Ashrama (stage)

An Ashrama in Hinduism is one of four age-based life stages discussed in ancient and medieval era Indian texts.[1] The four asramas are: Brahmacharya (student), Grihastha (householder), Vanaprastha (retired) and Sannyasa (renunciate).[2]

The Ashrama system is one facet of the Dharma concept in Hinduism.[3] It is also a component of the ethical theories in Indian philosophy, where it is combined with four proper goals of human life (Purusartha), for fulfilment, happiness and spiritual liberation.[4]

Ashram system

Under the Ashram system, the human life was divided into four periods.[5][6] The goal of each period was the fulfilment and development of the individual. The classical system in the Asrama Upanishad, the Vaikhanasa Dharmasutra and the later Dharmashastra presents these as sequential stages of human life and recommends ages when one enters each stage, while in the original system presented in the early Dharmasutra's the Ashramas were four alternative ways of life and options available, neither presenting the stages as sequential nor placing any age limits.[1][7]

The Ashram system
Ashram or stage Age (years)[8] Description Rituals of transition
Brahmacharya
(student life)
Till 24 Brahmacharya represented the bachelor student stage of life. This stage focused on education and included the practice of celibacy.[2] The student went to a Gurukul (house of the guru) and typically would live with a Guru (teacher), acquiring knowledge of science, philosophy, scriptures and logic, practicing self-discipline, working to earn dakshina to be paid for the guru, learning to live a life of Dharma (righteousness, morals, duties). Upanayana at entry.[9][10] Samavartana at exit.[11]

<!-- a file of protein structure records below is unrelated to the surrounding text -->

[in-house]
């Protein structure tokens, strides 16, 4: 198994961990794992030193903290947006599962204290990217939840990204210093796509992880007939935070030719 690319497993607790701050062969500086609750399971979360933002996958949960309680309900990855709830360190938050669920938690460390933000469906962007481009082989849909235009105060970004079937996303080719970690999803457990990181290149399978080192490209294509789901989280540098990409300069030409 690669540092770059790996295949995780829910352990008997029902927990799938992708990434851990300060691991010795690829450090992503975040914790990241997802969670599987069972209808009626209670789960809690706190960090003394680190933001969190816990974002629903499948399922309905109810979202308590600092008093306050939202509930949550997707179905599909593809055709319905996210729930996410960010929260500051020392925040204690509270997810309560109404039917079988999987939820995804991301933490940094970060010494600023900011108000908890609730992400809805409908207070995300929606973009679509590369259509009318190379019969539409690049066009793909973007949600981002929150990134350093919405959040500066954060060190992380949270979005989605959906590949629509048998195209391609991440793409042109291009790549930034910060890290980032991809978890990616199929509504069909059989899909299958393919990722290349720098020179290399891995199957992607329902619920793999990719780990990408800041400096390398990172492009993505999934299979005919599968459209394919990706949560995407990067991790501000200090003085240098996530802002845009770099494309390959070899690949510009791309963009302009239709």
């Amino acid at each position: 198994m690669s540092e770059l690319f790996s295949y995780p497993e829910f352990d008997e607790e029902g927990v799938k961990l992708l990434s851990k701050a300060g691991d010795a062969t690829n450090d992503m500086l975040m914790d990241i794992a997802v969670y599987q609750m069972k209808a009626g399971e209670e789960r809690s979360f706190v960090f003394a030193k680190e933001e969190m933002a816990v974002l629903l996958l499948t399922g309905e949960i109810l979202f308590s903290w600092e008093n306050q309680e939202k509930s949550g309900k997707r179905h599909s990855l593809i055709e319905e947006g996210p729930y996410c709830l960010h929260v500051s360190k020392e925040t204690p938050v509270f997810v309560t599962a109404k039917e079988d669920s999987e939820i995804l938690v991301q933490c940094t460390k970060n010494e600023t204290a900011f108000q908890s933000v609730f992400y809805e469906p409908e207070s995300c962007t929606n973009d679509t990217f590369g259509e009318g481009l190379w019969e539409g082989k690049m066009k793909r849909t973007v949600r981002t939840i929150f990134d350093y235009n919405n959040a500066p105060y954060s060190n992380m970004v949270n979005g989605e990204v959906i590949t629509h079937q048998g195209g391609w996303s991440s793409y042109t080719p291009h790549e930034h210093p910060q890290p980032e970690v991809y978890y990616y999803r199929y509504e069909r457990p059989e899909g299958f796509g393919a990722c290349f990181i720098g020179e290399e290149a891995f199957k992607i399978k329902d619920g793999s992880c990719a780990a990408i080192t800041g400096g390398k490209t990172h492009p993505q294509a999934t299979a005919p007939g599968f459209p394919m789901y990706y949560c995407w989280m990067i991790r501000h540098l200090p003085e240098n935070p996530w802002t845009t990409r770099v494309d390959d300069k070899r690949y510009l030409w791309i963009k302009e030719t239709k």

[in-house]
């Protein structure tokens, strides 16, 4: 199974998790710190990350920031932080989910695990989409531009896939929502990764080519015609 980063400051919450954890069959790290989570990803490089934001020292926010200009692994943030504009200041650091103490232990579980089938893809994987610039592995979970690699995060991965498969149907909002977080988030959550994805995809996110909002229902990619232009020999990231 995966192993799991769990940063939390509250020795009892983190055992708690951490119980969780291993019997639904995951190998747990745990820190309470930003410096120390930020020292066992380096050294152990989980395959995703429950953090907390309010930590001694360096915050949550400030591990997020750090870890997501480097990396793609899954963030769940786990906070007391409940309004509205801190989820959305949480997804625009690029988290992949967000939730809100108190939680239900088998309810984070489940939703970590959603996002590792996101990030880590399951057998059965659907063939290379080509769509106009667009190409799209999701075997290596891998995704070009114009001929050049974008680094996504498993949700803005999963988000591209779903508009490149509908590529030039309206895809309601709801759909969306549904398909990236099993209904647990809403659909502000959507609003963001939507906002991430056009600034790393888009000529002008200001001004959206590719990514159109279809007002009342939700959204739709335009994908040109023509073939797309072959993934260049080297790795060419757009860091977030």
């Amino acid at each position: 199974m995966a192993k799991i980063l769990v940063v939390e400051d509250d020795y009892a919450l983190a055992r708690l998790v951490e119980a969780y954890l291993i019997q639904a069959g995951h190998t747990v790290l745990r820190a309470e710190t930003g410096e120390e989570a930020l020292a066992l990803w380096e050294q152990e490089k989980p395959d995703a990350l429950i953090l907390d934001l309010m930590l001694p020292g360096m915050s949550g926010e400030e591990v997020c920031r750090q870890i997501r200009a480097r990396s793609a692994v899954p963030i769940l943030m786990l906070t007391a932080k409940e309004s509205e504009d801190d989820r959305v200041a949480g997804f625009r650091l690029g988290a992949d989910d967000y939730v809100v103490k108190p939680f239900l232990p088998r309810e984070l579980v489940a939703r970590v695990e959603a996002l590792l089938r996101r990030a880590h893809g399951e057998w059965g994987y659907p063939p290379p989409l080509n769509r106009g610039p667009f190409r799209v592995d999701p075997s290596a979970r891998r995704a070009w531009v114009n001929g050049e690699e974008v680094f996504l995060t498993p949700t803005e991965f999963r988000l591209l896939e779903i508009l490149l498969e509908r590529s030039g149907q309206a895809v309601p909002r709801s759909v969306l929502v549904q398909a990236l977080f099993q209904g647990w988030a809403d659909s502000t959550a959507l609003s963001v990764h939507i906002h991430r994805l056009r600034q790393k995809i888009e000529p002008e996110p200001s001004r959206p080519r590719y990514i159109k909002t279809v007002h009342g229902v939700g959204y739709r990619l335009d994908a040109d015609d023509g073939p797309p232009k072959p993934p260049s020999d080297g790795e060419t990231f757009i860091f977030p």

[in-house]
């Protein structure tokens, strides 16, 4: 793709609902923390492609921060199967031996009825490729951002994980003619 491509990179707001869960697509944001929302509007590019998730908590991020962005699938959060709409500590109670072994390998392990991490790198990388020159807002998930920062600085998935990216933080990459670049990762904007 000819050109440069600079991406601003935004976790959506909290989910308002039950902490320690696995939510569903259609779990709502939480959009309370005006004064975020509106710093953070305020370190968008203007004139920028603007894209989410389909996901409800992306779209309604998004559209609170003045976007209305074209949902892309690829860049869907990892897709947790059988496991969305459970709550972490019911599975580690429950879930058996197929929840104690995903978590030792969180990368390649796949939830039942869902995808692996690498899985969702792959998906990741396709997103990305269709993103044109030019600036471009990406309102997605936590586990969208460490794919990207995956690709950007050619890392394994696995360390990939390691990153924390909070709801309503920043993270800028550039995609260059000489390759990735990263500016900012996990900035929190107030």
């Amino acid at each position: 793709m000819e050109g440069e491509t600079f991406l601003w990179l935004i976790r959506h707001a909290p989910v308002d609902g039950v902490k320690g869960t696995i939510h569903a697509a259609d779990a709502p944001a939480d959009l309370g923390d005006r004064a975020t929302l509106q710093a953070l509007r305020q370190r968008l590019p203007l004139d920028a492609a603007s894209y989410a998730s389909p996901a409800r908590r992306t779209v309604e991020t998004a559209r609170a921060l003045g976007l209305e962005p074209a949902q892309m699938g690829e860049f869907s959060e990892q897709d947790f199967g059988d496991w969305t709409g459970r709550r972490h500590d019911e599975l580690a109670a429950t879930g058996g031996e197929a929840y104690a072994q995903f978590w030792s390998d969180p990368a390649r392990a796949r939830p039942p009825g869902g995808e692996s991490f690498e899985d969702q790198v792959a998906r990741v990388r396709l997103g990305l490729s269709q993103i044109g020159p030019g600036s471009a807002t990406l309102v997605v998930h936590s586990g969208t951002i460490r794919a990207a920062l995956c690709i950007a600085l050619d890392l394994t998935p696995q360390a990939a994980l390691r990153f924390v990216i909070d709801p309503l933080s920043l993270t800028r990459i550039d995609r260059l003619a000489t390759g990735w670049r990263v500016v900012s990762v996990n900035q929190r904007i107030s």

Grihastha
(household life)
24–48 This stage referred to the individual's married life, with the duties of maintaining a household, raising a family, educating one's children, and leading a family-centred and a dharmic social life.[2][12][13] Grihastha stage was considered as the most important of all stages in sociological context, as human beings in this stage not only pursued a virtuous life, they produced food and wealth that sustained people in other stages of life, as well as the offsprings that continued mankind.[2][4] The stage also represented one where the most intense physical, sexual, emotional, occupational, social and material attachments exist in a human being's life.[14] Hindu wedding at entry.
Vanaprastha
(retired life)
48–72 The retirement stage, where a person handed over household responsibilities to the next generation, took an advisory role, and gradually withdrew from the world.[15][16] Vanaprastha stage was a transition phase from a householder's life with its greater emphasis on Artha and Kama (wealth, security, pleasure and sexual pursuits) to one with greater emphasis on Moksha (spiritual liberation).[15][17]
Sannyasa
(renounced life)
72+
(or anytime)
The stage was marked by renunciation of material desires and prejudices, represented by a state of disinterest and detachment from material life, generally without any meaningful property or home (Ascetic), and focussed on Moksha, peace and simple spiritual life.[18][19] Anyone could enter this stage after completing the Brahmacharya stage of life.[1]
Other Languages
हिन्दी: आश्रम
Bahasa Indonesia: Caturasrama
italiano: Ashrama
ქართული: აშრამა
lietuvių: Ašrama
magyar: Ásrama
മലയാളം: ആശ്രമങ്ങൾ
Nederlands: Asrama
português: Ashramas
русский: Ашрама
संस्कृतम्: आश्रमव्यवस्था
татарча/tatarça: Ашрама
українська: Ашрама